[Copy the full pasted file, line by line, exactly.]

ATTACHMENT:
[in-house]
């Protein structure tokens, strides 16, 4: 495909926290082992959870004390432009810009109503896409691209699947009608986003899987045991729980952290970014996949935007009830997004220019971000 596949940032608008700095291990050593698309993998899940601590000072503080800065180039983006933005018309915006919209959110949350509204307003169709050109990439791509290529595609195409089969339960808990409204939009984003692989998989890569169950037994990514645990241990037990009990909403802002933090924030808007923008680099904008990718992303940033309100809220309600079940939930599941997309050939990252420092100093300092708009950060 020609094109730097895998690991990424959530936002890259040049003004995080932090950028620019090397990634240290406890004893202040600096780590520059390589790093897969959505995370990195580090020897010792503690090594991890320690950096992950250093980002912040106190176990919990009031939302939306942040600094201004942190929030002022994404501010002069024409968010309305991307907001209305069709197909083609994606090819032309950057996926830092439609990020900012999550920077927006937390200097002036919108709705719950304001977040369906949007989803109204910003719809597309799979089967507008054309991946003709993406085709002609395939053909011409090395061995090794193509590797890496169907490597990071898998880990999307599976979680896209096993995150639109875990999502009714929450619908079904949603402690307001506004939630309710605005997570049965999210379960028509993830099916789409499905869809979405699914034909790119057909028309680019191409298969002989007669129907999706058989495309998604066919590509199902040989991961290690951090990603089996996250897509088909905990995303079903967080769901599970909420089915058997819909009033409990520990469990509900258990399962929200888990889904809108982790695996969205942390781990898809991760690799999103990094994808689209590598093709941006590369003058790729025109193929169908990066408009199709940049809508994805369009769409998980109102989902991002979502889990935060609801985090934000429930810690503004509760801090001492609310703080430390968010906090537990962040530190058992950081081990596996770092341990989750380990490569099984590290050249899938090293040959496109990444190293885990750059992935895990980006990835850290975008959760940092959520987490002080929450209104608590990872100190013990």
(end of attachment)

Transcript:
[in-house]
């Protein structure tokens, strides 16, 4: 495909926290082992959870004390432009810009109503896409691209699947009608986003899987045991729980952290970014996949935007009830997004220019971000 596949940032608008700095291990050593698309993998899940601590000072503080800065180039983006933005018309915006919209959110949350509204307003169709050109990439791509290529595609195409089969339960808990409204939009984003692989998989890569169950037994990514645990241990037990009990909403802002933090924030808007923008680099904008990718992303940033309100809220309600079940939930599941997309050939990252420092100093300092708009950060 020609094109730097895998690991990424959530936002890259040049003004995080932090950028620019090397990634240290406890004893202040600096780590520059390589790093897969959505995370990195580090020897010792503690090594991890320690950096992950250093980002912040106190176990919990009031939302939306942040600094201004942190929030002022994404501010002069024409968010309305991307907001209305069709197909083609994606090819032309950057996926830092439609990020900012999550920077927006937390200097002036919108709705719950304001977040369906949007989803109204910003719809597309799979089967507008054309991946003709993406085709002609395939053909011409090395061995090794193509590797890496169907490597990071898998880990999307599976979680896209096993995150639109875990999502009714929450619908079904949603402690307001506004939630309710605005997570049965999210379960028509993830099916789409499905869809979405699914034909790119057909028309680019191409298969002989007669129907999706058989495309998604066919590509199902040989991961290690951090990603089996996250897509088909905990995303079903967080769901599970909420089915058997819909009033409990520990469990509900258990399962929200888990889904809108982790695996969205942390781990898809991760690799999103990094994808689209590598093709941006590369003058790729025109193929169908990066408009199709940049809508994805369009769409998980109102989902991002979502889990935060609801985090934000429930810690503004509760801090001492609310703080430390968010906090537990962040530190058992950081081990596996770092341990989750380990490569099984590290050249899938090293040959496109990444190293885990750059992935895990980006990835850290975008959760940092959520987490002080929450209104608590990872100190013990």